probenecid

[proh-ben-uh-sid]
noun Pharmacology.
a white, crystalline, water-insoluble powder, C 1 3 H 1 9 NO 4 S, used chiefly in the treatment of gout.

Origin:
1945–50; pro(pyl) + ben(zen)e + (a)cid

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American Heritage
Medical Dictionary

probenecid pro·ben·e·cid (prō-běn'ĭ-sĭd)
n.
A uricosuric drug derived from benzoic acid and used chiefly in the treatment of gout.

The American Heritage® Stedman's Medical Dictionary
Copyright © 2002, 2001, 1995 by Houghton Mifflin Company. Published by Houghton Mifflin Company.
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Encyclopedia Britannica
Encyclopedia

probenecid

drug used in the treatment of chronic gout, a disorder that is characterized by recurrent acute attacks of inflammation in one or more joints of the extremities. Probenecid inhibits the transport of most organic acids in the renal tubules of the kidneys. It was used in medicine originally to prolong the action of the antibiotic penicillin by preventing its loss in the urine. In large doses, however, probenecid enhances the excretion of uric acid, the compound that accumulates in and about the joints in persons with gout. Continued administration of the drug in gouty arthritis shrinks solid uric acid deposits in the joints and reduces swelling in enlarged joints, thus restoring their mobility.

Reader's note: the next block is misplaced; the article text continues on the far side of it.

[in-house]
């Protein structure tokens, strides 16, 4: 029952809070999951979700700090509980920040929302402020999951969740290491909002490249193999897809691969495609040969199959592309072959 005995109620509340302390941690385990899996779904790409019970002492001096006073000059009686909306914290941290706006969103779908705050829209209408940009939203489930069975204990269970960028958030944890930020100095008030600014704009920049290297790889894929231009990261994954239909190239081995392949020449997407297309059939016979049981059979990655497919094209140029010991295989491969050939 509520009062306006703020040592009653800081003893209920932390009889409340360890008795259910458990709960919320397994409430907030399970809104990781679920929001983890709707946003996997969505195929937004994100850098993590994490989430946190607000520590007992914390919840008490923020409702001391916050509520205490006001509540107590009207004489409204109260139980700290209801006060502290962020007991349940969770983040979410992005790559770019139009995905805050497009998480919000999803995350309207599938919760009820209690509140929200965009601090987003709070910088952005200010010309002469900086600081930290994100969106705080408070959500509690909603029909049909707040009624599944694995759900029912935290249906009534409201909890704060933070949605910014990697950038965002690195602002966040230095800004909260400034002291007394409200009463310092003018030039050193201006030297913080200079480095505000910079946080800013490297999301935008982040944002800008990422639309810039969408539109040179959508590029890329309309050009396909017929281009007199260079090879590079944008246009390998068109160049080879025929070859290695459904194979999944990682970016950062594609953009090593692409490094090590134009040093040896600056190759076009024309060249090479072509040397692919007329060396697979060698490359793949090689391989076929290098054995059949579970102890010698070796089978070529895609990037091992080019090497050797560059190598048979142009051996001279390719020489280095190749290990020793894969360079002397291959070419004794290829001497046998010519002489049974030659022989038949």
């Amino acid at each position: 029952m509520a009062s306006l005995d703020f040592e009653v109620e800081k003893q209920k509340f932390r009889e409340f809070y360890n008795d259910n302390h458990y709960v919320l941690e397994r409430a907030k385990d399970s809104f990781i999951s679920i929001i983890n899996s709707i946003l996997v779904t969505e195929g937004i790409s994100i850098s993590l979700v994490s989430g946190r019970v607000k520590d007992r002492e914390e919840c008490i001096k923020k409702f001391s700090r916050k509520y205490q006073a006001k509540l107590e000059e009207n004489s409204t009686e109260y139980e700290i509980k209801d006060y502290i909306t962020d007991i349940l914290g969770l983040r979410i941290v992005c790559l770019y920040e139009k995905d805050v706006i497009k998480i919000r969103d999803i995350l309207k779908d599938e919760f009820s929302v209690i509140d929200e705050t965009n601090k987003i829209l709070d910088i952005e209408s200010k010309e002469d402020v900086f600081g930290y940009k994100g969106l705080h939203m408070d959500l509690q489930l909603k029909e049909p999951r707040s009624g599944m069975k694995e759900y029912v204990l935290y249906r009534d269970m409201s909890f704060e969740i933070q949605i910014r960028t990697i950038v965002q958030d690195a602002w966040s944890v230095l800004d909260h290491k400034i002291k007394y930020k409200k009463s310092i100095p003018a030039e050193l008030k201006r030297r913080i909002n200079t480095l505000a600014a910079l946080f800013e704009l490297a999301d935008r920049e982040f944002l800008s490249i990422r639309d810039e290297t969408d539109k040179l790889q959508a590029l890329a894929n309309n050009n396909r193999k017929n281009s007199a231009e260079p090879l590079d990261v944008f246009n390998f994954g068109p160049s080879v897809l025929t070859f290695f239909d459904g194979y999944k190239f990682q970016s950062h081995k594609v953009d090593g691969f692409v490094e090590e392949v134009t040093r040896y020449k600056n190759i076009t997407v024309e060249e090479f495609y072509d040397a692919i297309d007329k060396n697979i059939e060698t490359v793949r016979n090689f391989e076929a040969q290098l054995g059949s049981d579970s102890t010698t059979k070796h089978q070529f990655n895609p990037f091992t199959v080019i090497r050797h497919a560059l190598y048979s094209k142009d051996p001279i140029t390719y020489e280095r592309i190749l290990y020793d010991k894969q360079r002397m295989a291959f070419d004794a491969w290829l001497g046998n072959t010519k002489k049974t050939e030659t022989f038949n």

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Encyclopedia Britannica, 2008. Encyclopedia Britannica Online.
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Example sentences
Probenecid is taken two to three times a day, and sulfinpyrazone begins at twice a day and increases to three or four times daily.
Daily use of allopurinol or probenecid decrease uric acid levels in your blood.
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